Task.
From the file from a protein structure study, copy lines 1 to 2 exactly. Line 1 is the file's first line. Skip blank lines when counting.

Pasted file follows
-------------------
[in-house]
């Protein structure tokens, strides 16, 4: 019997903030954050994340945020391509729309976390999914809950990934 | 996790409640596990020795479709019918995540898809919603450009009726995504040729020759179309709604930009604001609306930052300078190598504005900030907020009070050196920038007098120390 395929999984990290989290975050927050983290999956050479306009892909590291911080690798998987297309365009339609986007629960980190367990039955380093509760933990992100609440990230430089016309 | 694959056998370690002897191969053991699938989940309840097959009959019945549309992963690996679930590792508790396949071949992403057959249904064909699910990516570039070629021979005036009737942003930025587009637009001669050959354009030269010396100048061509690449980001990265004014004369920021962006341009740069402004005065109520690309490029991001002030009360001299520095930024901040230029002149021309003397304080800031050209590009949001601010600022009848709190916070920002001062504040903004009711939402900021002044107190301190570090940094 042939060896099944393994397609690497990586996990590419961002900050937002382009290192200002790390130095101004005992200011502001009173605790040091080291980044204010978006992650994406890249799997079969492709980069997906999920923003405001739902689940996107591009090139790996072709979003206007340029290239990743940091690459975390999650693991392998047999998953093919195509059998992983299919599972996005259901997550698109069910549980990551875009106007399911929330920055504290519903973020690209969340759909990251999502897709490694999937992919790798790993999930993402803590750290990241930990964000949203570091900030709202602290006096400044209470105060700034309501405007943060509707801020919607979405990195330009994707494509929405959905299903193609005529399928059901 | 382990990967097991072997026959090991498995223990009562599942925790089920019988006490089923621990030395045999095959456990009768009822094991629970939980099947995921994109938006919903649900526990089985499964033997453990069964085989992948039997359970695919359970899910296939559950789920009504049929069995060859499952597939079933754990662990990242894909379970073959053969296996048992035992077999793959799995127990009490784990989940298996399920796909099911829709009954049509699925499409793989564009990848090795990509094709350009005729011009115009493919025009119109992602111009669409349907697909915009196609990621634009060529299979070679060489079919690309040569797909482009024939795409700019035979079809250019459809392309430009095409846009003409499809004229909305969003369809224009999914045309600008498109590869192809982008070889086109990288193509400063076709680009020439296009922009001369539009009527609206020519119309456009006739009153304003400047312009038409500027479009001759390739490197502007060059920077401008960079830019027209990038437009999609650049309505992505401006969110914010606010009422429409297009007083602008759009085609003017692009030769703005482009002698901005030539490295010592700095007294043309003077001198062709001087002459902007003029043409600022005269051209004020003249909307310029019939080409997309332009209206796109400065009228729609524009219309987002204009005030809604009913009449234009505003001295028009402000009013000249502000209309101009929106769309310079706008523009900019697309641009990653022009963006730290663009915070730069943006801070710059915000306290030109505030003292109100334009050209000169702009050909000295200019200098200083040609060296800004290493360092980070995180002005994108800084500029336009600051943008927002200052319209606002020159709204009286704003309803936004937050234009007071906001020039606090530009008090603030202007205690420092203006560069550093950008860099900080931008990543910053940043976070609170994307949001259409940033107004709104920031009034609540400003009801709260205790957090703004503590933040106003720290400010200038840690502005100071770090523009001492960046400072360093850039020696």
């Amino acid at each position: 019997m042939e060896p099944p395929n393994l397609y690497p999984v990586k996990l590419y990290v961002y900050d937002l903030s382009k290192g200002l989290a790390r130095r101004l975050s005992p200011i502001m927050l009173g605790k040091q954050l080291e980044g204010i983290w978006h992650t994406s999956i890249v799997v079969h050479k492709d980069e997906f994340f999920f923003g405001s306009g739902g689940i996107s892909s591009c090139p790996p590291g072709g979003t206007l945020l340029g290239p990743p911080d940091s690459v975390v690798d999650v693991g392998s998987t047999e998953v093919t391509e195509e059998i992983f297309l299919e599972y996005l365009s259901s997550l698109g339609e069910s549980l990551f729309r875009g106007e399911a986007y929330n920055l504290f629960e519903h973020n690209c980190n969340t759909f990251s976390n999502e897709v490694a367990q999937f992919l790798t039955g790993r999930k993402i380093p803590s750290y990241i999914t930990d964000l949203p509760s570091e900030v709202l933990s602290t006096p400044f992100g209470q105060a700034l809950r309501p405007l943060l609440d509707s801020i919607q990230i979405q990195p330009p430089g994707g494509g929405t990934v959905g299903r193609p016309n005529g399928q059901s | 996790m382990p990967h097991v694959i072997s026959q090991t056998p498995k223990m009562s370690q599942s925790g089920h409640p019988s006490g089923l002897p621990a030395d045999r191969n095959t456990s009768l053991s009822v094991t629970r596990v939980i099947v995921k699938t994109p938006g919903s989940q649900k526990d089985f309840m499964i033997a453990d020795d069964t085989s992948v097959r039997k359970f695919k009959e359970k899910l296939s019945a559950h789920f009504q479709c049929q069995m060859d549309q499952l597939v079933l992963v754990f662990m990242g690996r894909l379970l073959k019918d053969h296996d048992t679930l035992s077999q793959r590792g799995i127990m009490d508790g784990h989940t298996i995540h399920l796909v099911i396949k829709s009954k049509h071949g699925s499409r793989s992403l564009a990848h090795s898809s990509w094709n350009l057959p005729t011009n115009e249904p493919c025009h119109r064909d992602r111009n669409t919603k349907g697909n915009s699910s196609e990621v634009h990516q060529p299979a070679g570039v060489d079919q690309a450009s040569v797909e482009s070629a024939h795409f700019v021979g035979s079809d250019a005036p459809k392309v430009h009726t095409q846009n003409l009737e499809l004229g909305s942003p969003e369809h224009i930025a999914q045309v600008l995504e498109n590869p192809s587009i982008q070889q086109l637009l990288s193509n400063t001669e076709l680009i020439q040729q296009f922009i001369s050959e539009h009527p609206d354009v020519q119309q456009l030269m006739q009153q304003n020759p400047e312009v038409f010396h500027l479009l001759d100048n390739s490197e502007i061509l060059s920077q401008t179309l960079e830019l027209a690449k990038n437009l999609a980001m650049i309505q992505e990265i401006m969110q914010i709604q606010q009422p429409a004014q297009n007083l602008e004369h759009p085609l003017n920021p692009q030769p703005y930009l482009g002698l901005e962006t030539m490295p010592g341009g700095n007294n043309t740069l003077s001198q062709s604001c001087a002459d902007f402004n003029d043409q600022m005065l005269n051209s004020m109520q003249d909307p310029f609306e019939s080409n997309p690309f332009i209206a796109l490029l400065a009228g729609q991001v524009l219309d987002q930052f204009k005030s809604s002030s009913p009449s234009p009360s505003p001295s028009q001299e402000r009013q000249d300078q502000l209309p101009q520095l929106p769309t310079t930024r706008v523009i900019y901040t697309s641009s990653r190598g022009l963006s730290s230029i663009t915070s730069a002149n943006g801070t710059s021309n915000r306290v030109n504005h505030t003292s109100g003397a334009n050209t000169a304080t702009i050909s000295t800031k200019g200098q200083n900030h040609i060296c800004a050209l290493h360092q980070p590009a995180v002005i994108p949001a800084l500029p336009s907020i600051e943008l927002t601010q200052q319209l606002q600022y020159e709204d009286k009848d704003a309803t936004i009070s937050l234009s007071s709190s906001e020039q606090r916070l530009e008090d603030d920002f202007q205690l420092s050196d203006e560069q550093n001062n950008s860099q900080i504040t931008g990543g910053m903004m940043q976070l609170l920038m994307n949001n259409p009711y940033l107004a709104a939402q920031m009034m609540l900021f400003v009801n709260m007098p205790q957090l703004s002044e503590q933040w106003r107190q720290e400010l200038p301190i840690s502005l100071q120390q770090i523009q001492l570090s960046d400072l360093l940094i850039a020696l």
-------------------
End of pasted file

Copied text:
[in-house]
């Protein structure tokens, strides 16, 4: 019997903030954050994340945020391509729309976390999914809950990934 | 996790409640596990020795479709019918995540898809919603450009009726995504040729020759179309709604930009604001609306930052300078190598504005900030907020009070050196920038007098120390 395929999984990290989290975050927050983290999956050479306009892909590291911080690798998987297309365009339609986007629960980190367990039955380093509760933990992100609440990230430089016309 | 694959056998370690002897191969053991699938989940309840097959009959019945549309992963690996679930590792508790396949071949992403057959249904064909699910990516570039070629021979005036009737942003930025587009637009001669050959354009030269010396100048061509690449980001990265004014004369920021962006341009740069402004005065109520690309490029991001002030009360001299520095930024901040230029002149021309003397304080800031050209590009949001601010600022009848709190916070920002001062504040903004009711939402900021002044107190301190570090940094 042939060896099944393994397609690497990586996990590419961002900050937002382009290192200002790390130095101004005992200011502001009173605790040091080291980044204010978006992650994406890249799997079969492709980069997906999920923003405001739902689940996107591009090139790996072709979003206007340029290239990743940091690459975390999650693991392998047999998953093919195509059998992983299919599972996005259901997550698109069910549980990551875009106007399911929330920055504290519903973020690209969340759909990251999502897709490694999937992919790798790993999930993402803590750290990241930990964000949203570091900030709202602290006096400044209470105060700034309501405007943060509707801020919607979405990195330009994707494509929405959905299903193609005529399928059901 | 382990990967097991072997026959090991498995223990009562599942925790089920019988006490089923621990030395045999095959456990009768009822094991629970939980099947995921994109938006919903649900526990089985499964033997453990069964085989992948039997359970695919359970899910296939559950789920009504049929069995060859499952597939079933754990662990990242894909379970073959053969296996048992035992077999793959799995127990009490784990989940298996399920796909099911829709009954049509699925499409793989564009990848090795990509094709350009005729011009115009493919025009119109992602111009669409349907697909915009196609990621634009060529299979070679060489079919690309040569797909482009024939795409700019035979079809250019459809392309430009095409846009003409499809004229909305969003369809224009999914045309600008498109590869192809982008070889086109990288193509400063076709680009020439296009922009001369539009009527609206020519119309456009006739009153304003400047312009038409500027479009001759390739490197502007060059920077401008960079830019027209990038437009999609650049309505992505401006969110914010606010009422429409297009007083602008759009085609003017692009030769703005482009002698901005030539490295010592700095007294043309003077001198062709001087002459902007003029043409600022005269051209004020003249909307310029019939080409997309332009209206796109400065009228729609524009219309987002204009005030809604009913009449234009505003001295028009402000009013000249502000209309101009929106769309310079706008523009900019697309641009990653022009963006730290663009915070730069943006801070710059915000306290030109505030003292109100334009050209000169702009050909000295200019200098200083040609060296800004290493360092980070995180002005994108800084500029336009600051943008927002200052319209606002020159709204009286704003309803936004937050234009007071906001020039606090530009008090603030202007205690420092203006560069550093950008860099900080931008990543910053940043976070609170994307949001259409940033107004709104920031009034609540400003009801709260205790957090703004503590933040106003720290400010200038840690502005100071770090523009001492960046400072360093850039020696």